MANILA – No member of the Association of Southeast Asian Nation (ASEAN) is seen to withdraw from the economic bloc, akin to the situation of United Kingdom’s separation from the European Union (EU), a trade official told reporters Monday.
Department of Trade and Industry (DTI) Undersecretary Ceferino S. Rodolfo said what happened in EU will not be replicated in ASEAN as the latter’s level of integration and its model is different from the former.
Rodolfo said ASEAN has learned a lot from EU.
“We see no threat like in EU here in ASEAN,” the official said in Filipino.
“ASEAN has learned from the EU, from the euro crisis in 2007, 2008, for example. Its members already know what to do,” he added noting that the 10-member nations have no plans for a common currency in the region.
At the last day of 2015, ASEAN member-states welcomed the ASEAN integration.
Under the ASEAN Economic Community (AEC), the region aims to be a single market and production base through freer flow of goods, services, investments and capital, and skilled labor; a competitive economic region; equitable economic development; and integration to the global economy.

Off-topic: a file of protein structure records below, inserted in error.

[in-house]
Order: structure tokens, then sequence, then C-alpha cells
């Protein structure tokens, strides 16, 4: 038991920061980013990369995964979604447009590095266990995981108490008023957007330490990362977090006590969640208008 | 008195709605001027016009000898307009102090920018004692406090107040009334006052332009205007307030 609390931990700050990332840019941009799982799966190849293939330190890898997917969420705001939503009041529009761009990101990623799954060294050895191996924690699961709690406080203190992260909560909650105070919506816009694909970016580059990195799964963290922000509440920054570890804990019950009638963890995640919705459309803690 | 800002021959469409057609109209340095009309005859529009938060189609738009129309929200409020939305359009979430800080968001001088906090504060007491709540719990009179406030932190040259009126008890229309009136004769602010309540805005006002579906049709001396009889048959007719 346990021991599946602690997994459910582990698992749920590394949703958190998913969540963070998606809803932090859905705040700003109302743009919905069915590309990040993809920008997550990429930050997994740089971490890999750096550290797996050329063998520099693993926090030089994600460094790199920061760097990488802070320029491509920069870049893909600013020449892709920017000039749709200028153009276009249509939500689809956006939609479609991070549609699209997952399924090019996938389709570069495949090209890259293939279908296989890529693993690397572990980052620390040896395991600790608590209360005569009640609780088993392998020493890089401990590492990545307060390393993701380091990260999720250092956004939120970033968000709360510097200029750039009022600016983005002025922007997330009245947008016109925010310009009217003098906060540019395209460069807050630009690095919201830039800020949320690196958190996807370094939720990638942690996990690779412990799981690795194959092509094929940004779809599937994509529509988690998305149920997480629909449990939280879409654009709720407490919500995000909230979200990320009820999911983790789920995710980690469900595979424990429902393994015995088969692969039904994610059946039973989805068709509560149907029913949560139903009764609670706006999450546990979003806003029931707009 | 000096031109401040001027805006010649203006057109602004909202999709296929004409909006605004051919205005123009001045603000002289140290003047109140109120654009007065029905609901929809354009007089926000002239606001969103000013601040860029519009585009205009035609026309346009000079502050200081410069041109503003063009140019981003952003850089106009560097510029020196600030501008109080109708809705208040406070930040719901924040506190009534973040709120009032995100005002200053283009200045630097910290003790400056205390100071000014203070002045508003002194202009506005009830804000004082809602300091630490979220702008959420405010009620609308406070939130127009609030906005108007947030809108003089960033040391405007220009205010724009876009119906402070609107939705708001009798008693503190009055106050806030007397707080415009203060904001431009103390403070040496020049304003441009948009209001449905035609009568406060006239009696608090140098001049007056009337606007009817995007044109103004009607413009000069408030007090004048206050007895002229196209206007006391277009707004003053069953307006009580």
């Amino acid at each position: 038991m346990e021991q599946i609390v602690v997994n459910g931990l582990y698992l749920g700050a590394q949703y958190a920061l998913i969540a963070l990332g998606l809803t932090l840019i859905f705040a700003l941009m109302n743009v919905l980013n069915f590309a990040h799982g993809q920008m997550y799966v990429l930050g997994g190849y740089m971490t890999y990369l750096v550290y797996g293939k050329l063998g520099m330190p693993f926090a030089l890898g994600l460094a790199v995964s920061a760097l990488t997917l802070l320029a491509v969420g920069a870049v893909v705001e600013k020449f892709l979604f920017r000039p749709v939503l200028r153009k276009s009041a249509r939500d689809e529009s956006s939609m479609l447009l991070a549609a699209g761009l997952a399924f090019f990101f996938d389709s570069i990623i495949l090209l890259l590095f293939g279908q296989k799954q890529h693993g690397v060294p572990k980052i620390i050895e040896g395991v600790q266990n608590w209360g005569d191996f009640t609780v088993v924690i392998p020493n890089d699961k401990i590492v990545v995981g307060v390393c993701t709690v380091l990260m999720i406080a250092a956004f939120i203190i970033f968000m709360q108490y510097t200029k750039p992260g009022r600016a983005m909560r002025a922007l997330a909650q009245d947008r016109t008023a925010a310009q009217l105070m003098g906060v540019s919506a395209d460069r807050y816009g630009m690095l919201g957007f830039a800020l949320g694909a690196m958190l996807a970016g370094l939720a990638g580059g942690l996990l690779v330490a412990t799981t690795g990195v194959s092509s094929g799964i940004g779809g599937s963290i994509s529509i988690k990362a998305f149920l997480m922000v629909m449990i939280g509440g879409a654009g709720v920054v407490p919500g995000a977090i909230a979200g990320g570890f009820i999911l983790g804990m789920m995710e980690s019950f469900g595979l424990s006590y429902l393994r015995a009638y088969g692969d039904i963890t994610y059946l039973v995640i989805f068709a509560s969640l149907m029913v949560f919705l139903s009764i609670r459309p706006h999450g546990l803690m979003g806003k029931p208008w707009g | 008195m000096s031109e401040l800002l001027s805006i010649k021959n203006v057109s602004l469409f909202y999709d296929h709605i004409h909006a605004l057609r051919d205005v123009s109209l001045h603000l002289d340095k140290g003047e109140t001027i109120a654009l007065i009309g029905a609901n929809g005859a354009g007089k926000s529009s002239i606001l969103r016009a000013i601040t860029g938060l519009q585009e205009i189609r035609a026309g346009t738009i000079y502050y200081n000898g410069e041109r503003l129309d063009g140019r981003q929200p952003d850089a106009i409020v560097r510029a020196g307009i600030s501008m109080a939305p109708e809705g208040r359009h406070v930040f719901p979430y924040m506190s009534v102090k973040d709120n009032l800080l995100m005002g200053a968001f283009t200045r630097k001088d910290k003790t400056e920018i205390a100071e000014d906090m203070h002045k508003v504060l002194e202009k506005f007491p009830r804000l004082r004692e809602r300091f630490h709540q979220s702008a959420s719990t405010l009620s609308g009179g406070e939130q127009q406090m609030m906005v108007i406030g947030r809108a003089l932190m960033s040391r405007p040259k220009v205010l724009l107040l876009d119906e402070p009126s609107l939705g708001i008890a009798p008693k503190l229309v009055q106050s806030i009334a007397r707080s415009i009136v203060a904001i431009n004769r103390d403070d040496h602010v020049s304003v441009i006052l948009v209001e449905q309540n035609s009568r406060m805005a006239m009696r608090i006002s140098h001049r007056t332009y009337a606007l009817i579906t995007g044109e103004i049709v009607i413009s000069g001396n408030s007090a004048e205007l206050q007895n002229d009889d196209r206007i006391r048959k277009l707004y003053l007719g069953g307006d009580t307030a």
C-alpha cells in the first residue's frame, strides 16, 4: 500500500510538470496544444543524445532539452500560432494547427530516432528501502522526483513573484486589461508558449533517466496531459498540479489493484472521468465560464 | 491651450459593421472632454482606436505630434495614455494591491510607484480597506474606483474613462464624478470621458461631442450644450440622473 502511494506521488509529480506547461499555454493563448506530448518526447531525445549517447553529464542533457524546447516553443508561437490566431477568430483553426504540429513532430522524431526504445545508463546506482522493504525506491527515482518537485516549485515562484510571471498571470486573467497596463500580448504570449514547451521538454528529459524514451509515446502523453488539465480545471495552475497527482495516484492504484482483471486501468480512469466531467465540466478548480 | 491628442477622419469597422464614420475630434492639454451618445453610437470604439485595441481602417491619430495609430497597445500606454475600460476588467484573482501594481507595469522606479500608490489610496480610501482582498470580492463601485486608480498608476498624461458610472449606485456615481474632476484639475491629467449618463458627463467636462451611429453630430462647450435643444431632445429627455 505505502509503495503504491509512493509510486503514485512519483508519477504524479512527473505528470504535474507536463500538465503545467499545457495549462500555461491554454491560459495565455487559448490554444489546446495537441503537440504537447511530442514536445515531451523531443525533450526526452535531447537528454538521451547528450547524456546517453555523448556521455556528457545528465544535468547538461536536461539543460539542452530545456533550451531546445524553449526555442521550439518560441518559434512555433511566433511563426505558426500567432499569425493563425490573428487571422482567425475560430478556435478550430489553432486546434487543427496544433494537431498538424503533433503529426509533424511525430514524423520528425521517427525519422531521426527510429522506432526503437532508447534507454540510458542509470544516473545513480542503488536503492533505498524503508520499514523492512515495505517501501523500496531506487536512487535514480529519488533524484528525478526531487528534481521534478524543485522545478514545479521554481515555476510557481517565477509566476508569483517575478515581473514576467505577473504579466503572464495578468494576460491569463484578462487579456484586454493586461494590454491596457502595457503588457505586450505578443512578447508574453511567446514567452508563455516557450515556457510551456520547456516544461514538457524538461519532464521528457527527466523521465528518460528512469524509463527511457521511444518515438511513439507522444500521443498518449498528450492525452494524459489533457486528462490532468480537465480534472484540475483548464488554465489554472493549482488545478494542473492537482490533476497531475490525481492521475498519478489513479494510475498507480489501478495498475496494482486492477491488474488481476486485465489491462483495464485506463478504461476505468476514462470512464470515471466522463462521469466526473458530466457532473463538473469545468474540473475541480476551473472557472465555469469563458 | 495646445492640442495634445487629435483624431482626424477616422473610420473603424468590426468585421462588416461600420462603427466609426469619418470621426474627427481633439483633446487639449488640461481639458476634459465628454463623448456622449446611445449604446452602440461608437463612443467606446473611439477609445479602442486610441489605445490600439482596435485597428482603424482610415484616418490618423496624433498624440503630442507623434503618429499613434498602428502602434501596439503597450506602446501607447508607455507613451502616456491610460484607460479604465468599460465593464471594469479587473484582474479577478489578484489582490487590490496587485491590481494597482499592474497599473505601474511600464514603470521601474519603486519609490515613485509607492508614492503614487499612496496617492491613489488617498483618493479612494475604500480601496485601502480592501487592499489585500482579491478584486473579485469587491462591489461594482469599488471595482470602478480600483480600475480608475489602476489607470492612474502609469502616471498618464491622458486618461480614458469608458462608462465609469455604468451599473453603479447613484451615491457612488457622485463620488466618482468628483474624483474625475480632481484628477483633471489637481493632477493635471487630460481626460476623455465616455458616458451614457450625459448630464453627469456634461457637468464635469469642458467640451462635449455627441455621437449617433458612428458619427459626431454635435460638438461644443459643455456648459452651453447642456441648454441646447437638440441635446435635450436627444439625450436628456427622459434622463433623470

The AEC also enables enterprises in ASEAN to significantly minimize transaction costs and optimize trade gains by lowering tariffs, streamlining export and import procedures, easing access to suppliers, and better business licensing processes, among others.
In 2007, the 10 member states agreed for early establishment of AEC during the ASEAN Summit in the Philippines in 2007. The implementation was initially set in 2020.
ASEAN, established in 1967, is composed of Brunei Darussalam, Cambodia, Indonesia, Laos, Malaysia, Myanmar, the Philippines, Singapore, Thailand, and Vietnam.